Associations of body mass index with meniscal tears.
ABSTRACT Meniscal tears are common knee injuries, with limited reported data on associated factors, let alone risk factors. The objective of this study was to determine whether associations exist between increasing obesity and meniscal tears leading to surgery.
We performed frequency-matched case-control studies using surgical case data for years 1996 to 2000 from administrative databases of two large Utah hospitals; each case was matched with three controls from a large cancer screening trial. Meniscal tear cases (262 male and 282 female) were determined by surgical procedures. Inclusion criteria were age (50 to 79) and body mass index (BMI) (17.00 to 54.99 kg/m(2)). Gender-specific, age-adjusted odds ratios with 95% confidence intervals (CIs) were calculated for BMI categories from <20.00 to >/=40.00. The referent BMI category was 20.00 to 22.49.
Age-adjusted odds ratios for likelihood of meniscal surgery among those with a BMI of >/=40.00 were 15.0 (95% CI=3.8-59.0) for men, and 25.1 (95% CI=10.3-60.8) for women. All odds ratios for men and women with BMIs of >/=27.50 and >/=25.00, respectively, were statistically significantly elevated.
Significant associations were demonstrated between increasing BMI and meniscal surgeries in both genders, including obese and overweight adults.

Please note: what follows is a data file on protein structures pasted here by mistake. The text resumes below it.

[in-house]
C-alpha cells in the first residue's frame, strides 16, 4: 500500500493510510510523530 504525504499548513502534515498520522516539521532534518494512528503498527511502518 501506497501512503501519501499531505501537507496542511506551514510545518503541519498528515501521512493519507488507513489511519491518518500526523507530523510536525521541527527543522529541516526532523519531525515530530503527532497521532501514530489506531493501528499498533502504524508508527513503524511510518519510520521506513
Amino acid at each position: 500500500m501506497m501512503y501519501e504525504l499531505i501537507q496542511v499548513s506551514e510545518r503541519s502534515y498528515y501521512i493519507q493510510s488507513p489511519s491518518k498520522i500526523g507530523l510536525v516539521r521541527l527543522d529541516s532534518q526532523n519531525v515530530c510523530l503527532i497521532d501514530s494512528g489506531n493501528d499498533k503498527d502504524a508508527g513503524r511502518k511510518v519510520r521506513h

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ABSTRACT: Objective: Higher body mass index (BMI) increases the risk of meniscus injury and knee osteoarthritis (OA). However, it is unknown if and how obesity affects meniscus biology. We analyzed transcriptome-wide gene expression profiles of injured human menisci to test the hypothesis that meniscal gene expression signatures relate to patient BMI. Methods: Meniscus samples were collected from patients undergoing arthroscopic partial meniscectomy. Transcriptome-wide analysis of gene expression followed by validation of selected transcripts by QuantiGene Plex assay was performed. Correlations of gene expression with BMI and relative fold-changes in three BMI categories [lean (LN; BMI=18.5-24.9 kg/m(2) ), overweight (OW; BMI=25.0-29.9 kg/m(2) ), obese (OB; BMI>30.0 kg/m(2) )] were analyzed and integrated functional classifications were probed computationally. Results: OB/OW comparison resulted in the largest set of differences (565-transcripts) followed by OB/LN (280-transcripts) and OW/LN (125-transcripts) comparisons. Biologic reproducibility was confirmed by cluster analysis of expressed transcripts. Differentially regulated transcripts represented important functional classifications. Transcripts associated with oxygen-transport, calcium-ion-binding, and cell-homeostasis were elevated with BMI while those related to extracellular-matrix-deposition, cell-migration, and glucosamine-metabolic-processes were repressed. While these functional classifications may play key roles in cartilage/meniscus homeostasis, failure of extracellular-matrix-deposition and increase in calcium-ion-binding likely contribute to OA development following meniscal injury. Conclusion: Our results indicate greater differences in gene expression between OB/OW category rather than OW/LN category. This may indicate that there is a weight-threshold at which injured meniscus responds severely to increased BMI. BMI-related changes in gene expression present a plausible explanation for the role of meniscal injury in OA development among obese patients. © 2014 American College of Rheumatology.08/2014; 66(8). DOI:10.1002/art.38643